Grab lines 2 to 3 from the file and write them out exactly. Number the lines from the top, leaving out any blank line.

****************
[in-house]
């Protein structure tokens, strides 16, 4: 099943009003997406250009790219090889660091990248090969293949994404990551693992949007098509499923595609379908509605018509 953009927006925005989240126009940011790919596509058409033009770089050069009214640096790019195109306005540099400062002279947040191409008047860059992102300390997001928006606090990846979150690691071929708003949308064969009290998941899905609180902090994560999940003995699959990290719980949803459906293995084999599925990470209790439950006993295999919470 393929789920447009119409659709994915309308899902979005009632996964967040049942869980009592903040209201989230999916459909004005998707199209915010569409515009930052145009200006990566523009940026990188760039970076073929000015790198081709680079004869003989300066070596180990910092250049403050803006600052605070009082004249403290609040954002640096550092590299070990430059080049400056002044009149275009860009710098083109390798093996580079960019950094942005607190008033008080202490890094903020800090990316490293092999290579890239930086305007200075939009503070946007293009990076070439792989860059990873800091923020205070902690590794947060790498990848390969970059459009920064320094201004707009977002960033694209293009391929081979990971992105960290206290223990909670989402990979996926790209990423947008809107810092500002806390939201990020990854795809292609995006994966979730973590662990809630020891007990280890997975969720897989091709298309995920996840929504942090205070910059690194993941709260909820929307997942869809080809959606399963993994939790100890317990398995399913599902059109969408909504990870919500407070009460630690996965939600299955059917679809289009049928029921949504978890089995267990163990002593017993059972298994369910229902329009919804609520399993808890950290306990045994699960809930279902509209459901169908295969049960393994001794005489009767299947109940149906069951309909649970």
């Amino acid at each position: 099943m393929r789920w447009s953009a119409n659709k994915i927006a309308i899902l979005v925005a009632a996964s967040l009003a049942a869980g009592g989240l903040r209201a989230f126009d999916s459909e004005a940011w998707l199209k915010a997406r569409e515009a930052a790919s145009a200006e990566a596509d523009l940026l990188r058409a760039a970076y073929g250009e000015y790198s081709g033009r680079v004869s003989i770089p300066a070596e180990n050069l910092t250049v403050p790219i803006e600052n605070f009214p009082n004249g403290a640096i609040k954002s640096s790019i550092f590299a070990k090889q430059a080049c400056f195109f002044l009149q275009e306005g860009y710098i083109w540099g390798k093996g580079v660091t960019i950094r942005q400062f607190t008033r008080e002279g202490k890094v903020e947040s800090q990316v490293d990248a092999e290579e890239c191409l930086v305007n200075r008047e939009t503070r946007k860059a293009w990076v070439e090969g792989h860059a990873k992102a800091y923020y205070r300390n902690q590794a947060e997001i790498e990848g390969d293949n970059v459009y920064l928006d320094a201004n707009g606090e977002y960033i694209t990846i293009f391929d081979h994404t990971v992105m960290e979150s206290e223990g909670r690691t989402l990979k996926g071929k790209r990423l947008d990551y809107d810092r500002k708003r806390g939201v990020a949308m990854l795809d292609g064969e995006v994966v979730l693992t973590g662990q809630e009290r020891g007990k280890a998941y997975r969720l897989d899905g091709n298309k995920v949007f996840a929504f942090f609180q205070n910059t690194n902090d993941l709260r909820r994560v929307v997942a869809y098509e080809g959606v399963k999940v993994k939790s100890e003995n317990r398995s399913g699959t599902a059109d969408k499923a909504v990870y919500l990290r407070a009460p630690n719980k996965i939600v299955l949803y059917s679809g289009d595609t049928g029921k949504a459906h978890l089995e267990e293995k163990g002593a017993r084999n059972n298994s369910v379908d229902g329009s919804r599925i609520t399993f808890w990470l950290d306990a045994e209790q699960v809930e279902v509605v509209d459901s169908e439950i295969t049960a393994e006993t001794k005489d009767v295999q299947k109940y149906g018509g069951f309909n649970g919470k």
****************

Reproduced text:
């Protein structure tokens, strides 16, 4: 099943009003997406250009790219090889660091990248090969293949994404990551693992949007098509499923595609379908509605018509 953009927006925005989240126009940011790919596509058409033009770089050069009214640096790019195109306005540099400062002279947040191409008047860059992102300390997001928006606090990846979150690691071929708003949308064969009290998941899905609180902090994560999940003995699959990290719980949803459906293995084999599925990470209790439950006993295999919470 393929789920447009119409659709994915309308899902979005009632996964967040049942869980009592903040209201989230999916459909004005998707199209915010569409515009930052145009200006990566523009940026990188760039970076073929000015790198081709680079004869003989300066070596180990910092250049403050803006600052605070009082004249403290609040954002640096550092590299070990430059080049400056002044009149275009860009710098083109390798093996580079960019950094942005607190008033008080202490890094903020800090990316490293092999290579890239930086305007200075939009503070946007293009990076070439792989860059990873800091923020205070902690590794947060790498990848390969970059459009920064320094201004707009977002960033694209293009391929081979990971992105960290206290223990909670989402990979996926790209990423947008809107810092500002806390939201990020990854795809292609995006994966979730973590662990809630020891007990280890997975969720897989091709298309995920996840929504942090205070910059690194993941709260909820929307997942869809080809959606399963993994939790100890317990398995399913599902059109969408909504990870919500407070009460630690996965939600299955059917679809289009049928029921949504978890089995267990163990002593017993059972298994369910229902329009919804609520399993808890950290306990045994699960809930279902509209459901169908295969049960393994001794005489009767299947109940149906069951309909649970």
């Amino acid at each position: 099943m393929r789920w447009s953009a119409n659709k994915i927006a309308i899902l979005v925005a009632a996964s967040l009003a049942a869980g009592g989240l903040r209201a989230f126009d999916s459909e004005a940011w998707l199209k915010a997406r569409e515009a930052a790919s145009a200006e990566a596509d523009l940026l990188r058409a760039a970076y073929g250009e000015y790198s081709g033009r680079v004869s003989i770089p300066a070596e180990n050069l910092t250049v403050p790219i803006e600052n605070f009214p009082n004249g403290a640096i609040k954002s640096s790019i550092f590299a070990k090889q430059a080049c400056f195109f002044l009149q275009e306005g860009y710098i083109w540099g390798k093996g580079v660091t960019i950094r942005q400062f607190t008033r008080e002279g202490k890094v903020e947040s800090q990316v490293d990248a092999e290579e890239c191409l930086v305007n200075r008047e939009t503070r946007k860059a293009w990076v070439e090969g792989h860059a990873k992102a800091y923020y205070r300390n902690q590794a947060e997001i790498e990848g390969d293949n970059v459009y920064l928006d320094a201004n707009g606090e977002y960033i694209t990846i293009f391929d081979h994404t990971v992105m960290e979150s206290e223990g909670r690691t989402l990979k996926g071929k790209r990423l947008d990551y809107d810092r500002k708003r806390g939201v990020a949308m990854l795809d292609g064969e995006v994966v979730l693992t973590g662990q809630e009290r020891g007990k280890a998941y997975r969720l897989d899905g091709n298309k995920v949007f996840a929504f942090f609180q205070n910059t690194n902090d993941l709260r909820r994560v929307v997942a869809y098509e080809g959606v399963k999940v993994k939790s100890e003995n317990r398995s399913g699959t599902a059109d969408k499923a909504v990870y919500l990290r407070a009460p630690n719980k996965i939600v299955l949803y059917s679809g289009d595609t049928g029921k949504a459906h978890l089995e267990e293995k163990g002593a017993r084999n059972n298994s369910v379908d229902g329009s919804r599925i609520t399993f808890w990470l950290d306990a045994e209790q699960v809930e279902v509605v509209d459901s169908e439950i295969t049960a393994e006993t001794k005489d009767v295999q299947k109940y149906g018509g069951f309909n649970g919470k």